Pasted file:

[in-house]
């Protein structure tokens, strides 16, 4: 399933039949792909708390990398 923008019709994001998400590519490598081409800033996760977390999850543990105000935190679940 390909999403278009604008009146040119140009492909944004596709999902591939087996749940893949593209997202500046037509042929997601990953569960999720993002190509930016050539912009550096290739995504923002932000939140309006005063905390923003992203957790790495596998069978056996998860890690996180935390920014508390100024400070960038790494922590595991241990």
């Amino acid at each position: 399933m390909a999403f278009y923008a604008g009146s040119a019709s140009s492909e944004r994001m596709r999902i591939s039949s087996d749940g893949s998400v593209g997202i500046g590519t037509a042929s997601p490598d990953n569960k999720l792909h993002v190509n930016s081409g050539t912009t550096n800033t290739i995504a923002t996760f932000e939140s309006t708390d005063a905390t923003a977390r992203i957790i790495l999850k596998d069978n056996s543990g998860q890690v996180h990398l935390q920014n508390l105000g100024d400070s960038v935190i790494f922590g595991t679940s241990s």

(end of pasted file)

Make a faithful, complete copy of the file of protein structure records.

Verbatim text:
[in-house]
């Protein structure tokens, strides 16, 4: 399933039949792909708390990398 923008019709994001998400590519490598081409800033996760977390999850543990105000935190679940 390909999403278009604008009146040119140009492909944004596709999902591939087996749940893949593209997202500046037509042929997601990953569960999720993002190509930016050539912009550096290739995504923002932000939140309006005063905390923003992203957790790495596998069978056996998860890690996180935390920014508390100024400070960038790494922590595991241990």
């Amino acid at each position: 399933m390909a999403f278009y923008a604008g009146s040119a019709s140009s492909e944004r994001m596709r999902i591939s039949s087996d749940g893949s998400v593209g997202i500046g590519t037509a042929s997601p490598d990953n569960k999720l792909h993002v190509n930016s081409g050539t912009t550096n800033t290739i995504a923002t996760f932000e939140s309006t708390d005063a905390t923003a977390r992203i957790i790495l999850k596998d069978n056996s543990g998860q890690v996180h990398l935390q920014n508390l105000g100024d400070s960038v935190i790494f922590g595991t679940s241990s």